Although specialized for bioinformatics, BioBIKE is built on top of the standard computer language Lisp, and is therefore capable of all operations typical of a general purpose programming language. Behind the scenes, BioBIKE expressions are translated into Lisp and compiled, yielding code that runs at a speed comparable to that of C code. Lisp is a uniquely powerful language, often used to create new specialized languages, as we have done here. R, for example, is written on top of Scheme, a dialect of Lisp (4). Lisp is also the language of choice for artificial intelligence, which continues to inform BioBIKE's development.


BioBIKE provides access to several programs that are commonly used: Blast (3), for sequence searches); Clustal (5), for multiple sequence alignments); Meme (6), for motif discovery; RNAz (7), for discovery of conserved RNA sequences; and Phylip (8), for construction of phylogenetic trees. All are accessed through the same interface, greatly reducing the need to figure out the idiosyncrasies of each resource. Useful tools not already in the language that have Application Programming Interfaces (APIs), or that are capable of running within a Linux environment can generally be added to BioBIKE on request with little difficulty, and thus be made accessible to BioBIKE users through the standard graphical programming interface.


Online tours of BiobIKE are accessible through the BioBIKE portal (biobike.csbc.vcu.edu), and a tour of the resources of the interface and the basic conventions of the language is available through the HELP button. A tour that describes how BioBIKE can be used in motif discovery is included in the Supplementary Material.

BioBIKE expressions are often intelligible when read, but new users do not find them easy to write. Those new to BioBIKE often begin by using it as a simple query language, asking, for example: ‘What is the sequence of my favorite gene?’ From there, one might construct a progressive series of queries, each one utilizing on the result of the previous, for example: ‘What are the orthologs of the sequence of my favorite gene?’ ‘What are the upstream sequences of those orthologs?’ ‘What common sequence motifs are found in those upstream sequences?’ This progression of questions might have led to Figure 1.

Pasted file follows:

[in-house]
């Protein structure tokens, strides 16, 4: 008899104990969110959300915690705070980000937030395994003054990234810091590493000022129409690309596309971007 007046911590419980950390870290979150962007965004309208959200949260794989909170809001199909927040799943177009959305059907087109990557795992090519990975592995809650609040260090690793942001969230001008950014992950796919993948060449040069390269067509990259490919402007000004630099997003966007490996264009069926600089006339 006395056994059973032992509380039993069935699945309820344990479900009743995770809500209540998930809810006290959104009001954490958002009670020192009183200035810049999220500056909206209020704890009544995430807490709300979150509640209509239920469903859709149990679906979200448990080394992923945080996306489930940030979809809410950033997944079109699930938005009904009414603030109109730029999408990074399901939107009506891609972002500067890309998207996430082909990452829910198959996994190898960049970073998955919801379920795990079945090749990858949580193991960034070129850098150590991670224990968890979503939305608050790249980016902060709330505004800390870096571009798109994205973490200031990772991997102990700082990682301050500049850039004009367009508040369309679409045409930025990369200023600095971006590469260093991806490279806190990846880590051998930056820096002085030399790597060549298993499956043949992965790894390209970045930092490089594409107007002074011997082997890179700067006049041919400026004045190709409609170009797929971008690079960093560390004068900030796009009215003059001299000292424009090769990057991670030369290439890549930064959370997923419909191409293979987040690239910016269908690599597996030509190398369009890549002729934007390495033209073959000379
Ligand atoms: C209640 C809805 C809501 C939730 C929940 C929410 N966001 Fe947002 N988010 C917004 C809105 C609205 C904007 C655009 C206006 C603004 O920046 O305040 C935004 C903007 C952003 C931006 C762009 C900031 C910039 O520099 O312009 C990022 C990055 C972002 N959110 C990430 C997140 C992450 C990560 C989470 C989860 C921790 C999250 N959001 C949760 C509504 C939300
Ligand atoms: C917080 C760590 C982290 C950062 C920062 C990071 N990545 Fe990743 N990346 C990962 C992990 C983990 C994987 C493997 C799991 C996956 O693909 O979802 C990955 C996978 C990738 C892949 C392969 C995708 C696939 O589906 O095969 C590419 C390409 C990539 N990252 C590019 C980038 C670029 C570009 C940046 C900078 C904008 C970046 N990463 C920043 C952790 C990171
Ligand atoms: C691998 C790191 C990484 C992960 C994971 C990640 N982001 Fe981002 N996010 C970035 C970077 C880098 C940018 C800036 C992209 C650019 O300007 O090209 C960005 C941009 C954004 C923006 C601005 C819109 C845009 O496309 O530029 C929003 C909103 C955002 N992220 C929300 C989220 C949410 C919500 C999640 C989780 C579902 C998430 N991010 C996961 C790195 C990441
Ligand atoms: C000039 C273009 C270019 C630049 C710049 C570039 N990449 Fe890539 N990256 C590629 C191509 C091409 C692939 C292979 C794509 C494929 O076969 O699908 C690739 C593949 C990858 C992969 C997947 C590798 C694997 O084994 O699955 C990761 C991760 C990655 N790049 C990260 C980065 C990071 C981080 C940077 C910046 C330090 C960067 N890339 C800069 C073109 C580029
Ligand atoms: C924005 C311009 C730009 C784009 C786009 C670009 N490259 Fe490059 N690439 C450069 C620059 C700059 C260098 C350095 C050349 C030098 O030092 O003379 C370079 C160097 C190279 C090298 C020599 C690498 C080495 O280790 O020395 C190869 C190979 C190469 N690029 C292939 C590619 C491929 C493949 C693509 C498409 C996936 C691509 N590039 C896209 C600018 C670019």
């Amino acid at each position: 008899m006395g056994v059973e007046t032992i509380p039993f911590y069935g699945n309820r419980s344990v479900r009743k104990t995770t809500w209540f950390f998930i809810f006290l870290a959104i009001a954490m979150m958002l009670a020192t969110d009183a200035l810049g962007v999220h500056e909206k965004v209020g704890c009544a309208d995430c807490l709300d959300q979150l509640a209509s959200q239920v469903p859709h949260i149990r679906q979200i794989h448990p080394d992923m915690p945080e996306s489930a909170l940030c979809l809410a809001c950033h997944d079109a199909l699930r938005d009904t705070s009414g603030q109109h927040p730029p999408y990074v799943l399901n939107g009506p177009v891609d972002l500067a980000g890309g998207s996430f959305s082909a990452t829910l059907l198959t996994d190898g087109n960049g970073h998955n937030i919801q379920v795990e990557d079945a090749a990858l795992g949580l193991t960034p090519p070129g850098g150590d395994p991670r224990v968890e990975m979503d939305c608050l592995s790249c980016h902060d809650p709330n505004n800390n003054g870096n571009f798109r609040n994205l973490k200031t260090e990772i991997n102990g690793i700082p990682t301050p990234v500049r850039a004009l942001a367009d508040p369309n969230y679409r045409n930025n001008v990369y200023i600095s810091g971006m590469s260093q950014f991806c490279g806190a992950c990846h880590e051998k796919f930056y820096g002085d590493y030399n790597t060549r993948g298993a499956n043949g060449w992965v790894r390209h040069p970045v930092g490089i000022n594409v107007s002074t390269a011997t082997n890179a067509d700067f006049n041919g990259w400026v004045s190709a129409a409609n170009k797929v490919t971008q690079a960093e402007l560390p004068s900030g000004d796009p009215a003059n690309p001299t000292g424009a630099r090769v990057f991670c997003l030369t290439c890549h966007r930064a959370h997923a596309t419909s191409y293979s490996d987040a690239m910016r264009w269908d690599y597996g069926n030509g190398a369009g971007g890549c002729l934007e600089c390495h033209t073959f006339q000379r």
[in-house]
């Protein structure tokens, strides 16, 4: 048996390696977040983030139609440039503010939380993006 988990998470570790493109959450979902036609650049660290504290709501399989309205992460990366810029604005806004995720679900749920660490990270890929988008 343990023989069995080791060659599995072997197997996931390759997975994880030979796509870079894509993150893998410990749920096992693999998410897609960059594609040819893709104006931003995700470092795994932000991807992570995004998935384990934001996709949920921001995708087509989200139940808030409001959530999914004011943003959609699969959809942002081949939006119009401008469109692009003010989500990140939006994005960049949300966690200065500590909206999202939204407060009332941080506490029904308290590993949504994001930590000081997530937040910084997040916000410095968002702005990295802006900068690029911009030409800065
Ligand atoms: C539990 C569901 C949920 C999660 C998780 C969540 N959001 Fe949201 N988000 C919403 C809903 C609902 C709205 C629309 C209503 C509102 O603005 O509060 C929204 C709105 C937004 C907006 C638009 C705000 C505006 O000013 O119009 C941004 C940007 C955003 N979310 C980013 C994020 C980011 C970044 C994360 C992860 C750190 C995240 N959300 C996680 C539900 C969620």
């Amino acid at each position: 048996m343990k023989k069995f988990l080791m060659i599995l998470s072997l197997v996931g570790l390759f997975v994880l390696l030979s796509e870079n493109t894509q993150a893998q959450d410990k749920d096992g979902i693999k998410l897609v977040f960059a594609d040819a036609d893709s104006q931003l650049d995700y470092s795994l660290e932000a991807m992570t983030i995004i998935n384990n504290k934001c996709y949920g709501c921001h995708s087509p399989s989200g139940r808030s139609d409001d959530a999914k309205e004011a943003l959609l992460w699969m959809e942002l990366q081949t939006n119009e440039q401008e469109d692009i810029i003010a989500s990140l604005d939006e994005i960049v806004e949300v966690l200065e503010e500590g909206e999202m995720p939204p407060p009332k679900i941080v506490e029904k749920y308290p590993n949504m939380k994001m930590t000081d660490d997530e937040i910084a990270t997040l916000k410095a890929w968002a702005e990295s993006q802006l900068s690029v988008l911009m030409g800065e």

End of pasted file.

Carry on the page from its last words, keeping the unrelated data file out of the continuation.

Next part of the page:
This progressive evaluation style is critical for programming novices (9), and one may continue indefinitely within this style, obtaining useful results. However, it is also possible to create more complex structures from simple elements, facilitated by drag-and-drop and copy-paste operations. Figure 3 provides an example of iteration mixed in with sequential evaluation. Since each simple element may be executed independently by double-clicking on it, users may still examine the intermediate results, even within complex expressions.

Figure 3.
Example of progressive evaluation and iteration in BioBIKE. The pattern of four cysteine residues separated by 2, 2 and 3 amino acids is often found in proteins with 4Fe-4S clusters (20). (A) The first function finds the pattern of cysteines amongst the ...

Complex expressions or sub-expressions can also be collapsed visually into single boxes, making it easier to grasp the larger picture. Moreover, as mentioned above, BioBIKE itself is extensible: if a user should devise a complex expression that might be of continued utility, the expression can be packaged, given a unique name, and made accessible via a menu, no differently from any other BioBIKE function. In this way, complicated operations can be broken up into logical chunks and subsequently offered as distinct functions.


BioBIKE represents a novel paradigm regarding the interaction of biologists with information of interest to them. Its goal is to put the analysis of large amounts of information directly into the hands of biologists themselvesto enable them to manipulate biological knowledge and data in an interactive computational environment. This offers extraordinary power to biologists with little computational background. BioBIKE has already made possible a deep analysis of proteomic data (10), a cross-genomic analysis of repeated sequences (11), and the introduction of many dozens undergraduates and high school students to biological analysis on the computer (Elhai, unpublished results).